William Pannapacker

A major grant to Hope College from The Andrew W. Mellon Foundation will provide new opportunities for students to conduct research in the arts and humanities through the college’s Andrew W. Mellon Foundation Scholars Program.

The program, which began in 2010 with support through a previous award from the foundation, engages students in developing research projects in areas of scholarly interest in the arts and humanities with faculty mentors, with a particular emphasis on teaching them how to use new and emerging digital technologies in pursuing and sharing their work.  The new, $500,000 grant will help the program establish more opportunities through partnerships with research universities and consortia, internships through The Philadelphia Center off-campus study program that Hope manages, and expanded support for student research projects and training for faculty interested in serving as mentors.

All of the experiences are designed to prepare the students for success, whatever path they take after graduation, according to the program’s director, Dr. William Pannapacker of the Hope English faculty.

“We want to cultivate arts and humanities majors who can engage the community and take their interests and values into graduate school and the contemporary workplace, including entrepreneurship,” Pannapacker said.

The approach, he noted, builds on the college’s long-standing—and highly regarded--tradition of teaching through involvement in original research, particularly in the natural and applied sciences and social sciences.  It is a method, he said, that serves equally well in the arts and humanities, especially when enriched by new tools that have already had a major impact on how scholars in such disciplines do their work.

“Hope has a long history as a nationally recognized leader for involving students in collaborative faculty-student research, a highly effective model that we’re bringing to the arts and humanities,” he said.  “While the Mellon Scholars Program is grounded in the traditional methods of the liberal arts—reading, writing, thinking, speaking—one of its most distinctive features is building on that foundation with the scholarly tools of the 21st century: social networking, collaboration, interactive scholarly interfaces, and new media technologies that are often described, collectively, as the ‘digital humanities.’”

Pannapacker anticipates that the program expansion can ultimately yield broader benefits as well.  For example, the program is currently developing a partnership with Matrix: The Center for Digital Humanities and Social Sciences at Michigan State University and he anticipates connecting as well with other colleges that, like Hope, are members of the Great Lakes Colleges Association.  As one possibility, he envisions the exploration of local history, which is an ongoing focus of student research at Hope, becoming replicated at other institutions and made available collectively through a larger network.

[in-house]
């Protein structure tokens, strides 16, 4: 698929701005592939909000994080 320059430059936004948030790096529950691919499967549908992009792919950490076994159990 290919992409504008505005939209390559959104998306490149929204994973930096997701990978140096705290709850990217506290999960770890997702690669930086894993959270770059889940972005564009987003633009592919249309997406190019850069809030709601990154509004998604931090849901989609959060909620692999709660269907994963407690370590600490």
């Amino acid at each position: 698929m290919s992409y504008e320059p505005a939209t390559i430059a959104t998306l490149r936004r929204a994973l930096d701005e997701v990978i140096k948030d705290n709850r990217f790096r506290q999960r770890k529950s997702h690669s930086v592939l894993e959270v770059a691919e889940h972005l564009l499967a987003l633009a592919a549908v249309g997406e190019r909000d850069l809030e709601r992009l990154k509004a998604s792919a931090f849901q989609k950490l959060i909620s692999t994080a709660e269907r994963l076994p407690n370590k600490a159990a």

“It could begin to add up to a national project on local and regional history that hasn’t been attempted since the state-by-state American Guide Series produced by the Works Progress Administration in the 1930s,” he said.

In the same way, he hopes that students interning in Philadelphia, which is a semester-long program, may be able to help institutions in the historic city with print archives digitize their materials and thus make them available not only on-site but to researchers around the world.

Students normally join the three-year Mellon Scholars Program at the beginning of their sophomore year.  Although students should have at least one major in the arts or humanities, the program takes an interdisciplinary approach and participants have also pursued majors in the social sciences or natural applied sciences.

The program includes specialized coursework as well as involvement in research experiences leading to a capstone senior project.  A total of 47 students, chosen competitively based on faculty recommendations, are currently enrolled, the maximum the program can accommodate.

The first cohort of five Mellon Scholars graduated this past May.  Among other honors, two of the initial graduates had had their research projects chosen for presentation during the national “Posters on the Hill” event held in Washington, D.C., and another received a highly competitive award through the Fulbright U.S. Student Program sponsored by the U.S. Department of State.

A total of 65 faculty representing 19 departments serve as research mentors in the program.  Dr. Julia Randel, associate professor of music, is expanding her involvement this year in a new role as associate director following service as a research mentor and this past spring as interim director while Pannapacker was on sabbatical leave.

More information about the college’s Andrew W. Mellon Foundation Scholars Program, including examples of student research projects, is available online at hope.edu/academic/mellon

Based in New York, The Andrew W. Mellon Foundation makes grants in five core program areas:  higher education and scholarship; scholarly communications and information technology; art history, conservation and museums; performing arts; and conservation and the environment.  The foundation’s grant-making philosophy is to build, strengthen and sustain institutions and their core capacities.